subtile


From The Collaborative International Dictionary of English v.0.48:

Subtile \Sub"tile\, a. [L. subtilis. See Subtile.]
   1. Thin; not dense or gross; rare; as, subtile air; subtile
      vapor; a subtile medium.
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   2. Delicately constituted or constructed; nice; fine;
      delicate; tenuous; finely woven. "A sotil [subtile]
      twine's thread." --Chaucer.
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            More subtile web Arachne can not spin. --Spenser.
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            I do distinguish plain
            Each subtile line of her immortal face. --Sir J.
                                                  Davies.
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   3. Acute; piercing; searching.
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            The slow disease and subtile pain.    --Prior.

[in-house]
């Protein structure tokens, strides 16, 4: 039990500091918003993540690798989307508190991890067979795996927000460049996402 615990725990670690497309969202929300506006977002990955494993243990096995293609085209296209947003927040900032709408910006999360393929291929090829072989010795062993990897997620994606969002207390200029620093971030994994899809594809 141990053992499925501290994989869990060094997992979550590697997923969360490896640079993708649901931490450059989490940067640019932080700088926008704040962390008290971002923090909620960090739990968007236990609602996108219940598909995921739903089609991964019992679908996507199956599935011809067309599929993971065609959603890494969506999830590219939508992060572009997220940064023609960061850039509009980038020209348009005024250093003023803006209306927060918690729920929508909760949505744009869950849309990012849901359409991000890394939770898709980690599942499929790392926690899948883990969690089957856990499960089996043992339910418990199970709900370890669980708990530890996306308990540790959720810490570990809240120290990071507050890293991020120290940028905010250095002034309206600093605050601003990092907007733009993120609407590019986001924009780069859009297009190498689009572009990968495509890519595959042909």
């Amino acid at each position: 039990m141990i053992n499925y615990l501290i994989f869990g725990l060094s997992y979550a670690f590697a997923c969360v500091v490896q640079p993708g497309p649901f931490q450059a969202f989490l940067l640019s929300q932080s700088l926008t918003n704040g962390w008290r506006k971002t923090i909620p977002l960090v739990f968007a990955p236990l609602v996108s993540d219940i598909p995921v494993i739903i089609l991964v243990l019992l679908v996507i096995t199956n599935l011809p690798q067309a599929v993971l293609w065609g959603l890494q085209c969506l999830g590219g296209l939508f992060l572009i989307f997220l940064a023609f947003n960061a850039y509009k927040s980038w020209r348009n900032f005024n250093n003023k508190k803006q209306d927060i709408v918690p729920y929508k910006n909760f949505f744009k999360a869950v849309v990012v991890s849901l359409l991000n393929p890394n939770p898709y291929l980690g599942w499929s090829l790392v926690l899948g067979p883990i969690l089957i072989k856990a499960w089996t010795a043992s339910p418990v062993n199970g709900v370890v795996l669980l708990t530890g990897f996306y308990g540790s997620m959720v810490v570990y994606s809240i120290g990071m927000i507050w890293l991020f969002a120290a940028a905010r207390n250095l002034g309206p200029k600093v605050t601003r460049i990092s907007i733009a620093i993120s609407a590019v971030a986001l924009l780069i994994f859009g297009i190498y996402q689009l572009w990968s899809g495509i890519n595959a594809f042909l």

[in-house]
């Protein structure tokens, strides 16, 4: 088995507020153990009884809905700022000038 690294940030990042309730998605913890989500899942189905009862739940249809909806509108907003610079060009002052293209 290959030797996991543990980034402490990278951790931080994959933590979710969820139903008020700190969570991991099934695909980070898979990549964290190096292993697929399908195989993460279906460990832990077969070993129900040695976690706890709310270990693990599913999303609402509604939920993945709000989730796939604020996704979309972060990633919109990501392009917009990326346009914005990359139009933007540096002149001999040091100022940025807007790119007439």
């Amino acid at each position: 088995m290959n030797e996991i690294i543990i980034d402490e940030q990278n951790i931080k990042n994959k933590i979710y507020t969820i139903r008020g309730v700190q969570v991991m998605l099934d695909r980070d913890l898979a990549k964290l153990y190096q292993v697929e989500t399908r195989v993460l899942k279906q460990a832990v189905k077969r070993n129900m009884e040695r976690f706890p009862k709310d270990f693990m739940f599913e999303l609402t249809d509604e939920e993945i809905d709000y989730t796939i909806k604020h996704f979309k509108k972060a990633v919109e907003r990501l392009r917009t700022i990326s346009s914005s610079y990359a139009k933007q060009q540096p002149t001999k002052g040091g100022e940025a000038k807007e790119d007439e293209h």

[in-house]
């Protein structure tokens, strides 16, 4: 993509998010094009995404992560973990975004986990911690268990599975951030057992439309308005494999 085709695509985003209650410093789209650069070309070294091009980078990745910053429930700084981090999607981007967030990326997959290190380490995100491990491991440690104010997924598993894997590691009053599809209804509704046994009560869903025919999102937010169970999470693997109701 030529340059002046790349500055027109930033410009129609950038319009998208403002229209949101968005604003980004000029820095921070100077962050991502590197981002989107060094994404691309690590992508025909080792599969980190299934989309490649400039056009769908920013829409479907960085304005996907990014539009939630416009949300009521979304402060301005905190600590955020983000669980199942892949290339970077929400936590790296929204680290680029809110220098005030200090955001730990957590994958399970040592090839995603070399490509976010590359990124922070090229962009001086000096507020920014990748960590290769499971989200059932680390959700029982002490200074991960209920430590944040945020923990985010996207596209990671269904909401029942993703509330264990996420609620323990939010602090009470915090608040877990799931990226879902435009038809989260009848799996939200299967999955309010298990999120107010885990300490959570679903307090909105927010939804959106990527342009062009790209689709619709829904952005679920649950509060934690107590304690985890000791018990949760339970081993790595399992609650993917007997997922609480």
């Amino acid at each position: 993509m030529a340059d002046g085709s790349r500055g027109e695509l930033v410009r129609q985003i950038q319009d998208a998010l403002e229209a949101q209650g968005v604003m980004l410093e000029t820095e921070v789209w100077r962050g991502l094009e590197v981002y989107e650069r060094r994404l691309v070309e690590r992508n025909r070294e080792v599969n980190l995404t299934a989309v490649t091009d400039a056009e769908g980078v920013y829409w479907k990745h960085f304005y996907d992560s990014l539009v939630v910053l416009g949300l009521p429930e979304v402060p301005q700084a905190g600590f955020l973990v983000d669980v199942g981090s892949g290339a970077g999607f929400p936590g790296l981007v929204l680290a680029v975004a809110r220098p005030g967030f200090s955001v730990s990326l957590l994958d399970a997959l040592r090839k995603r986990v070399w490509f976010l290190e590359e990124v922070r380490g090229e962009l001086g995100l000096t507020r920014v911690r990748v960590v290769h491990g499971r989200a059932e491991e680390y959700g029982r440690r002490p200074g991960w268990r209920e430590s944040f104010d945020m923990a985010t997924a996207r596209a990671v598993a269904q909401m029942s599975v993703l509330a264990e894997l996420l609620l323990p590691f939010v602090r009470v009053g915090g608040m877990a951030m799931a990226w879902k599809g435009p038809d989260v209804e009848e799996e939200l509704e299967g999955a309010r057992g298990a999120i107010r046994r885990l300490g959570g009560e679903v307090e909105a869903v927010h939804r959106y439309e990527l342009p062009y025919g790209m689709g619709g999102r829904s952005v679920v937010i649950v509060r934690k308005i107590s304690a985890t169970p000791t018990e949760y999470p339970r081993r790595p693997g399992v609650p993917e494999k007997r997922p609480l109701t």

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   5. Characterized by nicety of discrimination; discerning;
      delicate; refined; subtle. [In this sense now commonly
      written subtle.]
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            The genius of the Spanish people is exquisitely
            subtile, without being at all acute; hence there is
            so much humor and so little wit in their literature.
            The genius of the Italians, on the contrary, is
            acute, profound, and sensual, but not subtile; hence
            what they think to be humorous, is merely witty.
                                                  --Coleridge.
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            The subtile influence of an intellect like
            Emerson's.                            --Hawthorne.
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   5. Sly; artful; cunning; crafty; subtle; as, a subtile
      person; a subtile adversary; a subtile scheme. [In this
      sense now commonly written subtle.]
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   Syn: Subtile, Acute.

   Usage: In acute the image is that of a needle's point; in
          subtile that of a thread spun out to fineness. The
          acute intellect pierces to its aim; the subtile (or
          subtle) intellect winds its way through obstacles.
          [1913 Webster] -- Sub"tile*ly, adv. --
          Sub"tile*ness, n.
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